IMPERIAL BEACH, Calif. (KGTV) — As residents flock to the coast this summer to enjoy the beach, South Bay residents continue to face sewage in waters along the southern border.
Imperial Beach Mayor Serge Dedina says he's personally been contacting the Environmental Protection Agency (EPA), urging them to do something.
"Putting up burms, doing anything they can to prevent water coming across the roads and recently we had rain that caused extensive beach closures in South County," Dedina said.
Last year, the EPA announced it was dedicating $300 million to address the pollution issues in the Tijuana River Valley, via the newly negotiated United States–Mexico–Canada Agreement (USMCA). But the agency has yet to decide exactly how to spend the money.
Dedina says there's no time to waste, building infrastructure and holding officials south of the border accountable.
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"We can't let Mexico off the hook either, we have to stop making excuses about why Mexico can't fix their sewer system and push them a lot harder to do so," Dedina added.
And the beaches are back open for the busy July 4th weekend.
"Things look good, we get north wind that pushes anything to the south, so we're looking good for the weekend and we want people to enjoy themselves and have a fun time in IB," said Dedina.
But he says he also knows it's likely just a matter of time before they close again.
The EPA is currently studying at least 10 projects to address the pollution problem in the Tijuana River Valley. The International Boundary and Water Commission says design and construction are expected in 2023.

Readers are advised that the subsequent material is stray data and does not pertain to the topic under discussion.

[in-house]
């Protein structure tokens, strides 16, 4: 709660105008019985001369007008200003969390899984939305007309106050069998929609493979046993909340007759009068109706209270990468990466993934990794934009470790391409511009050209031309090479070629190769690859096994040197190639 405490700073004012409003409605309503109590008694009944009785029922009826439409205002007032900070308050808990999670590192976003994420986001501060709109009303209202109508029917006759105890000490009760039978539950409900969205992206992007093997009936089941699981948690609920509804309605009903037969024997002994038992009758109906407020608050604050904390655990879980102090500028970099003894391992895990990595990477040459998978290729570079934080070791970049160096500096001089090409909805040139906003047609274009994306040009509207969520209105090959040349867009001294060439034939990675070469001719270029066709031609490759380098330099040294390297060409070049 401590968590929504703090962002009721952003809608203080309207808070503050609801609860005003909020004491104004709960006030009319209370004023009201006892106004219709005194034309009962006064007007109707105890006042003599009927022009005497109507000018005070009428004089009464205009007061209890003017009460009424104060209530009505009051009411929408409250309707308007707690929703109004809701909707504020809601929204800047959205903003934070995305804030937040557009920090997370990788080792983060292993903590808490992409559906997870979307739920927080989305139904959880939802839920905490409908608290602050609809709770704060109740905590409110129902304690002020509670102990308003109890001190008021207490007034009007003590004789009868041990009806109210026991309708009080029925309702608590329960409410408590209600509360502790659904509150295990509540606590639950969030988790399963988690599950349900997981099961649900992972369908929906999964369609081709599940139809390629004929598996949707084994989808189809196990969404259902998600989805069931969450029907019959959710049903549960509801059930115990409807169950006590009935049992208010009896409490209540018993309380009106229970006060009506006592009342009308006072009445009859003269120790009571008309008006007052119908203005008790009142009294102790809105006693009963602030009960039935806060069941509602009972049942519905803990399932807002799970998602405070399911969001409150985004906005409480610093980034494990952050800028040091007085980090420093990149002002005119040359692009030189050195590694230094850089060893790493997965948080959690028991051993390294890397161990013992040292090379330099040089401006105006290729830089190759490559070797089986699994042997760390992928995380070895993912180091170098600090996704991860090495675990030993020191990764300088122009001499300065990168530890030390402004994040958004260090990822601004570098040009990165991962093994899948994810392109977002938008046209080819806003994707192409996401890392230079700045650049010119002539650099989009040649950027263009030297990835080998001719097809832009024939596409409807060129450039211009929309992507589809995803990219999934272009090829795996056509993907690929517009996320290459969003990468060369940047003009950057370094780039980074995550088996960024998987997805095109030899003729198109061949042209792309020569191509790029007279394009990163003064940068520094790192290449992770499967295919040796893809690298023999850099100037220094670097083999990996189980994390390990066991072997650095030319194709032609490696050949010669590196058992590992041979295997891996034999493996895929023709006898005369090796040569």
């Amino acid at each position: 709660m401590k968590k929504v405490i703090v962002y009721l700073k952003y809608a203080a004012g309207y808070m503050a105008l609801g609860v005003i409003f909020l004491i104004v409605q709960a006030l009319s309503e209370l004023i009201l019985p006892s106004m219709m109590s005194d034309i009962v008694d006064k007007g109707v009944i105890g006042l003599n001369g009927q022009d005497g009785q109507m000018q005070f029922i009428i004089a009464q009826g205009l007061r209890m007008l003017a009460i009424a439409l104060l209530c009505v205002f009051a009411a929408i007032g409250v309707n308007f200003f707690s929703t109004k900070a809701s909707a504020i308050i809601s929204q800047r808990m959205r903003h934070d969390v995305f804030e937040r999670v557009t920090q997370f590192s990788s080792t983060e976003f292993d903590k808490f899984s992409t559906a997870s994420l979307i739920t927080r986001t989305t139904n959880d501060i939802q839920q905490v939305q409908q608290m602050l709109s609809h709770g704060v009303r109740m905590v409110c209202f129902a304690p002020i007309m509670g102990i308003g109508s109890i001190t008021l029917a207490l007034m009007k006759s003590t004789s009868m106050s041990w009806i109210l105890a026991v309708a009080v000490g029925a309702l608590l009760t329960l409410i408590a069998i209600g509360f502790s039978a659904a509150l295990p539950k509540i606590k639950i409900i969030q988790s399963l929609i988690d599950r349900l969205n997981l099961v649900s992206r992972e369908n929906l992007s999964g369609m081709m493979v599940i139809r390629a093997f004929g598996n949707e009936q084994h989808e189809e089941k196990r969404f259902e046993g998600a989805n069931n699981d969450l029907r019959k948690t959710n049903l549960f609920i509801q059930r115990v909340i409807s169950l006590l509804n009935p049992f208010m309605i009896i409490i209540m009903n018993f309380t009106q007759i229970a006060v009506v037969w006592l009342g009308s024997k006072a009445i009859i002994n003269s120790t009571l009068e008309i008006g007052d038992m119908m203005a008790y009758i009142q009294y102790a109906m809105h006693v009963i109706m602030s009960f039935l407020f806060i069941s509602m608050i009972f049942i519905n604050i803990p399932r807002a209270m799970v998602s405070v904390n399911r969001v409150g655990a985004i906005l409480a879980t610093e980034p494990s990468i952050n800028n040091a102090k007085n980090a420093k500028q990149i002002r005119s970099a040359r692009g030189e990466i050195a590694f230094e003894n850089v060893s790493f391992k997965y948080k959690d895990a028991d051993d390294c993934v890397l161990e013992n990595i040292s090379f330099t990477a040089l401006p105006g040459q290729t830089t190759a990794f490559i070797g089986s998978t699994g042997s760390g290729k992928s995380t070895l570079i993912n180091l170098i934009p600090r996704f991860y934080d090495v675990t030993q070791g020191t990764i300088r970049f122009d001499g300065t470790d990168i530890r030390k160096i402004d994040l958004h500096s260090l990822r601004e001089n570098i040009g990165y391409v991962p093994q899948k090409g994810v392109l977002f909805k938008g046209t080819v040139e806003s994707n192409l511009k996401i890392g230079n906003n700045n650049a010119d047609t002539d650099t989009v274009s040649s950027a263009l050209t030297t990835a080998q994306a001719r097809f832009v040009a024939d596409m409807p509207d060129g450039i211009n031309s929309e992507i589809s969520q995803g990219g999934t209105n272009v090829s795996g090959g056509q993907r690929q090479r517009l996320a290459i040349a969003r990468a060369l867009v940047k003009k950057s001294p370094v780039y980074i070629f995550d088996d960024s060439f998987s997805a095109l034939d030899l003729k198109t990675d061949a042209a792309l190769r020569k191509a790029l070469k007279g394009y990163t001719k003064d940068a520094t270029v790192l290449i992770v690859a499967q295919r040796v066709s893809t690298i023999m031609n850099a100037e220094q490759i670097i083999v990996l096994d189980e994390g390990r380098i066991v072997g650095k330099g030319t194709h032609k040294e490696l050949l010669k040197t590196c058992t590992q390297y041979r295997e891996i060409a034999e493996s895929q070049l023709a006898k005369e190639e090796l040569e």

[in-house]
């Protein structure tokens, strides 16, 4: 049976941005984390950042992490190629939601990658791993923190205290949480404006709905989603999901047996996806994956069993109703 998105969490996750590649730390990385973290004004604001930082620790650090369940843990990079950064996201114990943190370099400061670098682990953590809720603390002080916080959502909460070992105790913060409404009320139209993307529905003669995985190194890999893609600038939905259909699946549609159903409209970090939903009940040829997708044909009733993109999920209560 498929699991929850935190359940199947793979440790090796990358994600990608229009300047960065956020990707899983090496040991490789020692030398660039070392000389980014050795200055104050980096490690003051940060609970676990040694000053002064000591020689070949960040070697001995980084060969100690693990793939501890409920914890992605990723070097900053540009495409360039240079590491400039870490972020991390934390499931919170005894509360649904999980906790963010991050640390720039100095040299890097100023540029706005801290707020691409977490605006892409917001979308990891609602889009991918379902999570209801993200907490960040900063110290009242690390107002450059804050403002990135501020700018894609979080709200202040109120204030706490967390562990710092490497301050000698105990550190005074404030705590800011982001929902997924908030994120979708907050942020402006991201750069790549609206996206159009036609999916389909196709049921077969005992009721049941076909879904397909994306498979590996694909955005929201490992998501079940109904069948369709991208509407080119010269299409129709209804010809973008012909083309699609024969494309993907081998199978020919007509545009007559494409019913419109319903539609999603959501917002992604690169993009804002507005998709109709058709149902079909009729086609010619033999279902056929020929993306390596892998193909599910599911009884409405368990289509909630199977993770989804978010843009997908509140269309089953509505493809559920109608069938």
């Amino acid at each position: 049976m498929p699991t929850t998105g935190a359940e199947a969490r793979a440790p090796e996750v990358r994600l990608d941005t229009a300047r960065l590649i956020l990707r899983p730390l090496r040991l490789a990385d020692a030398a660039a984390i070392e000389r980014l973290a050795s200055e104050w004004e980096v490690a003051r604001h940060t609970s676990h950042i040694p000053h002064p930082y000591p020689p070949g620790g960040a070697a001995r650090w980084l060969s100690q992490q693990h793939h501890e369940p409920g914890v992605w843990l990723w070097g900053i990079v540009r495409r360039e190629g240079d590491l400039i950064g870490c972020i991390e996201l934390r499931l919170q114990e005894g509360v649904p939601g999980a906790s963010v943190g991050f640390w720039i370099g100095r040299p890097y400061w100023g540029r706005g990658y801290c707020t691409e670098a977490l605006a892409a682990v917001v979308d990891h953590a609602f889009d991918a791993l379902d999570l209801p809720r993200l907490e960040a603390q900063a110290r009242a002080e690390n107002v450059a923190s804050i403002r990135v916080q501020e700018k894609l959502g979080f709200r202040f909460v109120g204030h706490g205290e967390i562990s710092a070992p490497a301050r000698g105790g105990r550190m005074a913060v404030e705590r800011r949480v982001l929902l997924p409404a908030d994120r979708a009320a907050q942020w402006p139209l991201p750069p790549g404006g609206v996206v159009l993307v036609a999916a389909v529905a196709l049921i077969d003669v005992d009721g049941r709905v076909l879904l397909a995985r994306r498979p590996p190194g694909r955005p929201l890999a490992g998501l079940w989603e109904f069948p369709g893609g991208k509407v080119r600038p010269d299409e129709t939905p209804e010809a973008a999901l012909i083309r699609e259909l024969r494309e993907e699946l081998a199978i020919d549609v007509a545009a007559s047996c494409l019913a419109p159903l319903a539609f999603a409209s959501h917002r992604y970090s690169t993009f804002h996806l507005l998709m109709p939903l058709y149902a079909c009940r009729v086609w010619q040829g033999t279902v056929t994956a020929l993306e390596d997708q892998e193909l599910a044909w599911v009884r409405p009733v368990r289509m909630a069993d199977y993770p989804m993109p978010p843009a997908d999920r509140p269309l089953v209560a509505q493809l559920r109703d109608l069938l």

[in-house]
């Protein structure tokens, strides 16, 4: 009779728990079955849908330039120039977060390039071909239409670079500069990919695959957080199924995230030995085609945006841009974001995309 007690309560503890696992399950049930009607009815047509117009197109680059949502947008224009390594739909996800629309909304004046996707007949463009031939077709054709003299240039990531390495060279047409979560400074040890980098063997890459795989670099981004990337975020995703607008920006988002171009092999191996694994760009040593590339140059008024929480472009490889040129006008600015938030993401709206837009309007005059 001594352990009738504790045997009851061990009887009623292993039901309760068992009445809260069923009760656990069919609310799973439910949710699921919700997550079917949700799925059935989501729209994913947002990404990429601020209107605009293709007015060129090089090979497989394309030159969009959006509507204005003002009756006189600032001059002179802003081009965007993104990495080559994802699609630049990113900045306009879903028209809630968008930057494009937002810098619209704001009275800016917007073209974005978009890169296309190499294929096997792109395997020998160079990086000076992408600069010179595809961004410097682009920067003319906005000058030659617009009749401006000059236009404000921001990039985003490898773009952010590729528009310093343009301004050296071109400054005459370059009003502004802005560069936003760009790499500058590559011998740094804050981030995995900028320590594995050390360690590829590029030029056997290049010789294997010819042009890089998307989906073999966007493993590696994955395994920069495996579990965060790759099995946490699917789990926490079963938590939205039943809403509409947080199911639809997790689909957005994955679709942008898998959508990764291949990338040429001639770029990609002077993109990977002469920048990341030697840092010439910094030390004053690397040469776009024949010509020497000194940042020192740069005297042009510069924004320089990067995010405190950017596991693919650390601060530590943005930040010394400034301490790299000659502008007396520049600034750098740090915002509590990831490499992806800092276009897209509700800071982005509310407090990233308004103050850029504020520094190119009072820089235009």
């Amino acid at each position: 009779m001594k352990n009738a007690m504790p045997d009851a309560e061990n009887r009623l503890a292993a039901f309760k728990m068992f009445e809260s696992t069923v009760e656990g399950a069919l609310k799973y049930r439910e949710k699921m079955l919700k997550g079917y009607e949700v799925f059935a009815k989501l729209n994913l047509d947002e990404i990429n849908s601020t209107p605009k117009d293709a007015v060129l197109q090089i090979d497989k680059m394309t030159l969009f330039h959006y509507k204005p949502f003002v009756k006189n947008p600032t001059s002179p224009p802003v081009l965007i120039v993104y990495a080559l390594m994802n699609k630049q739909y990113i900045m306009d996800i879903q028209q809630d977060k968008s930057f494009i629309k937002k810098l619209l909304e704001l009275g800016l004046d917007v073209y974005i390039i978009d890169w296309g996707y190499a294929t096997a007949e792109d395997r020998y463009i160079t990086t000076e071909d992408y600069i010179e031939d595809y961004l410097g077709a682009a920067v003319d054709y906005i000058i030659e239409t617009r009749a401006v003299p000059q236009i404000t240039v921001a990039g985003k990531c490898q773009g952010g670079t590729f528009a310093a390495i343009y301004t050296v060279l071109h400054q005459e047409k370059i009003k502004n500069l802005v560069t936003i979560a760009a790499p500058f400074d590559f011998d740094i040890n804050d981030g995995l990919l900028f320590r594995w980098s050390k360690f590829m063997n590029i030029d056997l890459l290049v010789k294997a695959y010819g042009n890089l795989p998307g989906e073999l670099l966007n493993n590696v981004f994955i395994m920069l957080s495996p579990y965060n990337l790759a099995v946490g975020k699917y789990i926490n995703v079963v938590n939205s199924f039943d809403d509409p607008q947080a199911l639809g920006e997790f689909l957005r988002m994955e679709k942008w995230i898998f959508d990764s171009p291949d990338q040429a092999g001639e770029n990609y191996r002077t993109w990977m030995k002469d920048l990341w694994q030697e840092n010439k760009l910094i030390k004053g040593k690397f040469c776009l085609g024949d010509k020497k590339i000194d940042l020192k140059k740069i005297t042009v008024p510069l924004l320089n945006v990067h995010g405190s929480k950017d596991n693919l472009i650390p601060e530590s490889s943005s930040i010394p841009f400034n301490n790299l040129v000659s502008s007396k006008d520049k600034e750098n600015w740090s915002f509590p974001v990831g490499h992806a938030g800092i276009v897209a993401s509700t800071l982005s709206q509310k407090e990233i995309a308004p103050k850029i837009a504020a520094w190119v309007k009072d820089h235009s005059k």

In January, Imperial Beach's Environmental and Natural Resources Director Chris Helmer told ABC 10News that even after projects are approved, they'll have to undergo environmental reviews. At the time, there was little clarity as to what Mexico was planning to implement in regards to water reuse projects and increasing treatment capacity, Helmer added.
Last summer, the EPA helped Mexico with funding to repair various sections of broken sewer mains, according to Helmer, including new pumps at the Tijuana pumping plant, PB CILA, in August. Mexico was also working to improve PB CILA's diversion system to better manage transboundary flows.
"Even with these recent improvements, Mexico still has a very fragile wastewater system with vulnerable sewer mains, damaged pump stations, and an unreliable diversion system at PB CILA. We have learned to expect damage to the Mexican wastewater system after any major storm so we are definitely worried about the rainstorms in the forecast," Helmer said in January.
"We believe all the policy tools and existing allocated funds are already in place for a comprehensive solution to the Tijuana River problem. This includes expanding treatment and conveyance capacity in Mexico, water reuse of treated wastewater in Mexico, expanded river diversion in Mexico at PB CILA, backup diversion and pollution control basins in the U.S., and expanded treatment capacity at the IBWC treatment plant," Helmer added.